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8. Baptism and Freedom: Let My People Go!

Chapter 8

Baptism and Freedom: 
“Let My People Go!”

1Corinthians 10:1-2; Exodus 14

One word that captures the meaning of baptism

What is baptism all about? Can we sum it up in one word? There is one word I would like you to take home with you after the baptism today, a word that you will always remember every time you see a baptism. What word might that be?

One of the greatest events in biblical history is the Exodus from Egypt, in which about two million peo­ple left Egypt. This number is estimated from Exodus 12:37, which speaks of 600,000 men in the exodus, not counting women and children.

That is almost the popul­a­tion of Montreal [in the 1980s]. Imag­ine that you’re standing on top of Montreal’s Mount Royal and looking down on the city stretched out to the north, south, east, and west. Then imagine two million leaving Montreal, making it a ghost town. It would be disastrous for Canada if a tenth of its population moves out of an economically significant city. That would give you an idea of the scale of the Exodus: two million on the move. In one stroke, Egypt lost a large part of its population and workforce.

The most famous statement to emerge from the Exodus event is Let My people go (Exodus 5:1; 7:16; 8:1,20,21; 9:1,13; 10:3,4). You don’t have to be a Jew or a Christian to have heard the famous words, “Let My people go!”

You might say, “That’s four words, not one. Three too many!” Well, we can distill the whole statement into one word: freedom. The Bible in general, and Exodus in particular, is about freedom. I would like the word “freedom” to stick in your minds because freedom is some­thing that is even more important than physical life.

People seek freedom above all else

After the Berlin Wall was built, many people risked their lives, some even losing their lives, in their attempts to breach the wall. They felt that life on their side of the wall was not worth living, so it was “freedom or death”.

What kind of freedom were they seeking? Were they starving to death in East Berlin? No, they had enough to eat. They might not have luxury food but they weren’t dying of starvation.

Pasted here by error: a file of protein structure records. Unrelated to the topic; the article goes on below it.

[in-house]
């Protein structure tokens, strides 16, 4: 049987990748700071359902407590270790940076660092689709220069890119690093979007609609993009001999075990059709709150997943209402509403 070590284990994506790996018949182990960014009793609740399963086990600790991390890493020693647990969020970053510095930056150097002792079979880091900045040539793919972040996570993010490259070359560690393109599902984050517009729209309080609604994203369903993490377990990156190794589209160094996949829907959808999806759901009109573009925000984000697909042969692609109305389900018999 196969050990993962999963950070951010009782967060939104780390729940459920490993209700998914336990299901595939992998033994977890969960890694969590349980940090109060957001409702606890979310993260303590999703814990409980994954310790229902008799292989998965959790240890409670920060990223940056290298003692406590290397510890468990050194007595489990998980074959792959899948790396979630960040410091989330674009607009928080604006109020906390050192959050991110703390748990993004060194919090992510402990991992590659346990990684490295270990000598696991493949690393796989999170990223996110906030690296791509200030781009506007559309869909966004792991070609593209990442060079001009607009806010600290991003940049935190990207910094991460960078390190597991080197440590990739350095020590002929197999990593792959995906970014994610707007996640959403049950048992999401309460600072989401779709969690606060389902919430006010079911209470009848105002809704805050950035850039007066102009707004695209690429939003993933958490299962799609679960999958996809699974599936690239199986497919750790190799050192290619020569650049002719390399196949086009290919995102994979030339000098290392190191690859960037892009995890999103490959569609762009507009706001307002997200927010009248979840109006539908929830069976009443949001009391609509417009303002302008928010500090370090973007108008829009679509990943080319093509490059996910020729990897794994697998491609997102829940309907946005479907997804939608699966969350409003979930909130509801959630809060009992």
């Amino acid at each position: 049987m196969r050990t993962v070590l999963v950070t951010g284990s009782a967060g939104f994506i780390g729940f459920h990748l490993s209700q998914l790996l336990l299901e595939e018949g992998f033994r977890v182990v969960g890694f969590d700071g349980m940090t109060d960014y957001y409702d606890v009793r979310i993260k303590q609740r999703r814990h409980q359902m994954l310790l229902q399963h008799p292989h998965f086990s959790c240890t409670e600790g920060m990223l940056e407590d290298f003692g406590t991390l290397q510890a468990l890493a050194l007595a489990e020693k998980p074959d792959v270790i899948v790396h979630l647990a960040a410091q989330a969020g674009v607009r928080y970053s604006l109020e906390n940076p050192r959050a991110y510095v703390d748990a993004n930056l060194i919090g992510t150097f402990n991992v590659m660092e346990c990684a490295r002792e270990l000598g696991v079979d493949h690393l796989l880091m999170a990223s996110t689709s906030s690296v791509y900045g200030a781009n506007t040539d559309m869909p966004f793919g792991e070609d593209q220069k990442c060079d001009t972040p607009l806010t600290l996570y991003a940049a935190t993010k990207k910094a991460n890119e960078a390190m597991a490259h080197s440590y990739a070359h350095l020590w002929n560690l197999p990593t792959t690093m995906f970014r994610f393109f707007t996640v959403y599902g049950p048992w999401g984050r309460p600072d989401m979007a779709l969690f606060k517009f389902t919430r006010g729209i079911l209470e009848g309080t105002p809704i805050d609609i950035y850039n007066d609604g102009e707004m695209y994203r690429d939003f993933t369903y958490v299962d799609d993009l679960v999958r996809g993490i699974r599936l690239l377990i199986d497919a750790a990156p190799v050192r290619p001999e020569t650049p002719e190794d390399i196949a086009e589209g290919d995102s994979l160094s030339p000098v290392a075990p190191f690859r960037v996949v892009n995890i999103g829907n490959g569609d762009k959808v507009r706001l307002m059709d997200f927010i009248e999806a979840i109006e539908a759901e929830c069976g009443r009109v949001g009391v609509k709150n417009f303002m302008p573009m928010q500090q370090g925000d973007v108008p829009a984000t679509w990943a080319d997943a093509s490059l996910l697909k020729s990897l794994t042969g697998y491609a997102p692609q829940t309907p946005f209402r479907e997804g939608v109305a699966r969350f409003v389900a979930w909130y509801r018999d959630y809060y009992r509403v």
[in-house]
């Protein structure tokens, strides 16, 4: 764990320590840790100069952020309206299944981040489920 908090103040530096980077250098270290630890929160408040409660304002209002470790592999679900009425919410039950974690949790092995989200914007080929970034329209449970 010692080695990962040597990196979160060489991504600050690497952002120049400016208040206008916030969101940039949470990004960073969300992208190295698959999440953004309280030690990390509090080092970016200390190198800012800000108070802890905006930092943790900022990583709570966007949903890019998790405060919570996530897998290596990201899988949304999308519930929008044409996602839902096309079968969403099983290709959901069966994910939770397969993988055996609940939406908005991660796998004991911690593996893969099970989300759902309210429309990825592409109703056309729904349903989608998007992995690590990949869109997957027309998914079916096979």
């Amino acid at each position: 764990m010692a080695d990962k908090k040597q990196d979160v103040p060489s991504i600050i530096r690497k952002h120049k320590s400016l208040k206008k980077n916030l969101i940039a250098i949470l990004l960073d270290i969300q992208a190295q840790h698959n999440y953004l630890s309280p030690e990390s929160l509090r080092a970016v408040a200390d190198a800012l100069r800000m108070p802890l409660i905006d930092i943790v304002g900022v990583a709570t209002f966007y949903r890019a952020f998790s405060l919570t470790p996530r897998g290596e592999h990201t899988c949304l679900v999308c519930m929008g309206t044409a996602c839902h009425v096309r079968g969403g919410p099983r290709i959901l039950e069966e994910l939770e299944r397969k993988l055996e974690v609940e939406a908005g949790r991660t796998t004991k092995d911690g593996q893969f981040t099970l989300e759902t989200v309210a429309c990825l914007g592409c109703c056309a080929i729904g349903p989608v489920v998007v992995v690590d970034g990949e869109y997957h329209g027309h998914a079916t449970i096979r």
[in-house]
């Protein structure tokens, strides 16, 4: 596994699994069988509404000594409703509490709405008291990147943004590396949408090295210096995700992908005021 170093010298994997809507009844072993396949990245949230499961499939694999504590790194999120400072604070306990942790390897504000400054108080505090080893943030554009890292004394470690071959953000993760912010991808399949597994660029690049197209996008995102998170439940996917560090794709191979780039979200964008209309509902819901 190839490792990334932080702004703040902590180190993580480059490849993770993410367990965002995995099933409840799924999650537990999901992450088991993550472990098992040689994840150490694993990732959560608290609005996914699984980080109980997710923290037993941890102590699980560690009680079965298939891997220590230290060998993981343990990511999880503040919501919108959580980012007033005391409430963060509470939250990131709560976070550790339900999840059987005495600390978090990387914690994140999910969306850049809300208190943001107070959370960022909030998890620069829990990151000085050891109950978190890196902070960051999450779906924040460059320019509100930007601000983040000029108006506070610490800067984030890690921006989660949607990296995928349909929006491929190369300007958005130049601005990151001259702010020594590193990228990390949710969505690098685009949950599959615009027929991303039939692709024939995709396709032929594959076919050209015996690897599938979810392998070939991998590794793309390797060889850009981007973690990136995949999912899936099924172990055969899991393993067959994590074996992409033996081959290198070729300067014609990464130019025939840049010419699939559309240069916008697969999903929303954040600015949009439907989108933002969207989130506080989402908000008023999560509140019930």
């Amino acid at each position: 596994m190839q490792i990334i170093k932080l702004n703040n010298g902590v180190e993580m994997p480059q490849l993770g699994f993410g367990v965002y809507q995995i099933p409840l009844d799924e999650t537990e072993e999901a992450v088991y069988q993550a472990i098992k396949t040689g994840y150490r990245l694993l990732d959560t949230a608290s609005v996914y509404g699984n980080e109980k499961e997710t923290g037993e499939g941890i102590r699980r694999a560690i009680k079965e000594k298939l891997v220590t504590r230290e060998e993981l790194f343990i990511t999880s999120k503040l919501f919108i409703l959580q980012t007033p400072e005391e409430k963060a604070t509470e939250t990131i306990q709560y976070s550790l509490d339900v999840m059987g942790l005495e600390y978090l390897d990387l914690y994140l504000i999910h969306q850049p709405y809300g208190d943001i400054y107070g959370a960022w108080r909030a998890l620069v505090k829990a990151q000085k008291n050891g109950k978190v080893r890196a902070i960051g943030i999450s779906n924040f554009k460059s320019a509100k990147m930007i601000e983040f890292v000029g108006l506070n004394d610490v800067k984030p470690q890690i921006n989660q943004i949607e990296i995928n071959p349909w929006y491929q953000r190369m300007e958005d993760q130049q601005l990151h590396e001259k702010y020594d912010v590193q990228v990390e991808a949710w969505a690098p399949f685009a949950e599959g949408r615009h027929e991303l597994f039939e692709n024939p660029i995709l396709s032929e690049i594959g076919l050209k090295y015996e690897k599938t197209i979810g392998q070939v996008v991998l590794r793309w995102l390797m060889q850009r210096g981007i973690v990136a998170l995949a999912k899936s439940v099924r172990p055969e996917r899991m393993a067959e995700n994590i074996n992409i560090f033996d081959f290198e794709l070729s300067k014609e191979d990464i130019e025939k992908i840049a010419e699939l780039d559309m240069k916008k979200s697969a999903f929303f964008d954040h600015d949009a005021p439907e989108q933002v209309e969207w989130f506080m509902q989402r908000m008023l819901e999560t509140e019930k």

So you ask them, “What’s the problem? You’ve got food to eat, clothes to wear, and sufficient heating in winter. What else do you want?”

“We want free­dom!”

“Okay, but if you escape to West Berlin, you might not get much there either. Who will guarantee you a job? In East Berlin, the government guaran­tees you a job, but not in West Berlin. But if you are willing to give up food and security for free­dom, that’s your choice, but it doesn’t make much sense to me.”

Yet the people wanted to flee to West Berlin. To them, freedom has everything to do with the meaning of life.

What about those who already live in West Berlin? If you ask them, “Do you have enough food, clothes, and money?” the answer would probably be, “Yes, more than enough. We are a rich society.”

“Then you must be content with life.”

“No we’re not.”

Don’t be surprised by this answer. It is not entirely fictitious. Many years ago I came out of China and went to Switzerland, one of the richest countries in the world. I asked the people there, “Switzerland has a high quality of life. You must be a happy people.” To my surprise, the general answer was:

“No we’re not.”

“Really? I just came out of Communist China where everyone wants to leave the country, even fleeing to Hong Kong which doesn’t match Switzerland’s quality of life. Everyone wants to move to Hong Kong even if means living in a hut on the hillside. Yet you’re not content in Switzerland?”

“No we’re not.”

How can people not be content in a rich country? The reason is that life is more than food and cloth­ing. But what is that “more”?

Freedom from sin

If you don’t care much for freedom, I have no message for you today, and you have wasted your time in coming to church. But if you want freedom, the Bible has some­thing to tell you. The Lord Jesus says that “life is more than food, and the body more than clothing” (Mt.6:25; Lk.12:23). What is that “more”?